Juan González: And, Annie Leonard, this situation, where both the president-elect of the United States and the president of Russia, on the same—basically, within the same 24-hour period, are remarking about their nuclear arsenals?

Annie Leonard: You know, it is absolutely terrifying. I mean, this is not a reality game show. This is really a life-or-death situation. When Trump talks about making things great again or he wants to bring back the old-fashioned days, I think about when I was a kid in high school, and I would lie in bed at night absolutely terrified about the nuclear arms race. It was just something that we were all—it was drilled into our heads, this imminent threat. And I look at my high school kid. She lies in bed at night scared about climate change, scared about the state of the economy. Am I going to rewind things and then add the nuclear arms race onto the young people's list of concerns today? I mean, it's so frightening, it's just surreal.

Amy Goodman: I wanted to go back to something we played in the headlines, which is the issue of the continuum from President Obama to President Trump. Despite Obama's call for an end to nuclear weapons, his administration has been quietly upgrading the nuclear arsenal as part of a massive effort that will cost up to one, I believe, trillion dollars over three decades. And this is something that Kellyanne Conway raised on MSNBC's Rachel Maddow on Thursday, the former campaign manager who has just been named as part of the communications team [sic] of President Trump. Let's go to that comment of Kellyanne Conway pointing to President Obama's nuclear plans.

Kellyanne Conway: I don't think the tweet was groundbreaking in this regard. It seems that President Obama himself has invested––has called for an upgrade in our capabilities. I've read in one or two articles, up to $1 trillion is the price tag. So, we all—you know, President Obama, President-elect Trump—everyone shares the same, I think, core value, and their first duty is to try to keep us all safe. And we know it's a dangerous world, and that includes nuclear weapons.

Amy Goodman: So, there you have Kellyanne Conway defending Trump, saying he's not changing things that much. We have done many shows on Obama's trillion-dollar nuclear plan. What about this, Annie Leonard?

Annie Leonard: Well, just because one president made a mistake certainly doesn't give license to another president to make this mistake. Greenpeace and many of our allies, we fought against President Obama's military spending, and we will fight against President Trump's military spending.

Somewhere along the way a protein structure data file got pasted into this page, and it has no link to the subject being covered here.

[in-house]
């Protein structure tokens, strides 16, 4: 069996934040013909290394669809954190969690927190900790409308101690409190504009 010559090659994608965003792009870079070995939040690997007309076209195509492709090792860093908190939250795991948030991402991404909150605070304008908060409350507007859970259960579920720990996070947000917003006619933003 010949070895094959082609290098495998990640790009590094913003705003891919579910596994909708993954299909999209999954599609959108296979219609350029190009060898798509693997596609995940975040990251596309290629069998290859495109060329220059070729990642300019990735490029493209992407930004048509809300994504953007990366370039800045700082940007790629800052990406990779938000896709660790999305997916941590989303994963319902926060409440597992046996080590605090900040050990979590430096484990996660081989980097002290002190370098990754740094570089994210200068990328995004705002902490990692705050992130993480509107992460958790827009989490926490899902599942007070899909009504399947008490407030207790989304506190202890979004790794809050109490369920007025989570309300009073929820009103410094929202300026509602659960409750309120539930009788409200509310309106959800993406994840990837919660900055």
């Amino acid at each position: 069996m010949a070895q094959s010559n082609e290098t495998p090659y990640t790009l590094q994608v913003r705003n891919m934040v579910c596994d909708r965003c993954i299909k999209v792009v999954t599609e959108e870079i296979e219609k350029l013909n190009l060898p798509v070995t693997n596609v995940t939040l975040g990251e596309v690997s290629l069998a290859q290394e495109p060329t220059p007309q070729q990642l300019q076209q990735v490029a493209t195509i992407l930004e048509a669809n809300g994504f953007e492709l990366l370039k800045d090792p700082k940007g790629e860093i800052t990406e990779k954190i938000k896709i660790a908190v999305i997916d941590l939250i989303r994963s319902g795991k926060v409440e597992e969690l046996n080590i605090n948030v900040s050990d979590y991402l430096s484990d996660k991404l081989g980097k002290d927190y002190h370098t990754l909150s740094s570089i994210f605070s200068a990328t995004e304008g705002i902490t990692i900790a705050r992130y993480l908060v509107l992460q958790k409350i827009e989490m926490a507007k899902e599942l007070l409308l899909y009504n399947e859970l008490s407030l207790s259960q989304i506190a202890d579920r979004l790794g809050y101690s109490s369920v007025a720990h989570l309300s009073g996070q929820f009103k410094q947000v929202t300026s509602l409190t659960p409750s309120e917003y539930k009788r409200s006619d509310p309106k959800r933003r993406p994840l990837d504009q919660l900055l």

Amy Goodman: And I just want to correct: Kellyanne Conway has been named counselor to the president.

Reposted with permission from our media associate Democracy Now!.

There's something the farm lobby doesn't want you to know: how much their use of antibiotics in livestock poses a risk to you and your children.

Drug resistant infections are on the rise, according to the Review on Antimicrobial Resistance, "with numbers suggesting that up to 50,000 lives are lost each year to antibiotic-resistant infections in Europe and the U.S. alone. Globally, at least 700,000 die each year of drug resistance in illnesses such as bacterial infections, malaria, HIV/Aids or tuberculosis."

In the U.S., according to the Center for Disease Control and Prevention, at least 2 million people are sickened by antibiotic-resistant infections every year and at least 23,000 die.

"Livestock use of antibiotics is contributing to a public health crisis of antibiotic resistance," said Natural Resources Defense Council (NRDC) senior health officer and physician David Wallinga, MD. "It's you, me and the people we love who will suffer the consequences when the medications we rely on to treat common illnesses no longer work."

Sales of antibiotics for use in food animal production account for 70 percent of total medically important antibiotic sales. That's an increase of 23 percent just since 2009. In 2012, more than 32.2 million pounds of antibiotics were given to farm animals. And while a doctor's prescription is needed for you to get an antibiotic, farmers give virtually all antibiotics to live turkeys, chicken, cattle and hogs without a veterinarian's supervision.

Ohio State University researchers conducted a meta-analysis of medical and scientific studies on antibiotic use in food animals and concluded that "in existing studies, neither the risks to human health nor the benefits to animal production have been well studied."

But, Scientific American said, the farm industry itself is stifling needed research in this area.

Researchers are rarely given access to study livestock in farming operations. Farmers are required by contracts that they have to sign with their customers—big food producers such as Tyson Foods or Perdue Farms—to limit "non-essential people" on their farms. And if the farmer violates the contract, they can be punished monetarily or even lose their contract.

Antibiotics have been used in food production since the 1950s. Some are for therapeutic applications, when an animal is truly sick. Often, they are used to prevent or limit transmission of disease among animals which are confined in close quarters. Many are used simply to make animals grow faster.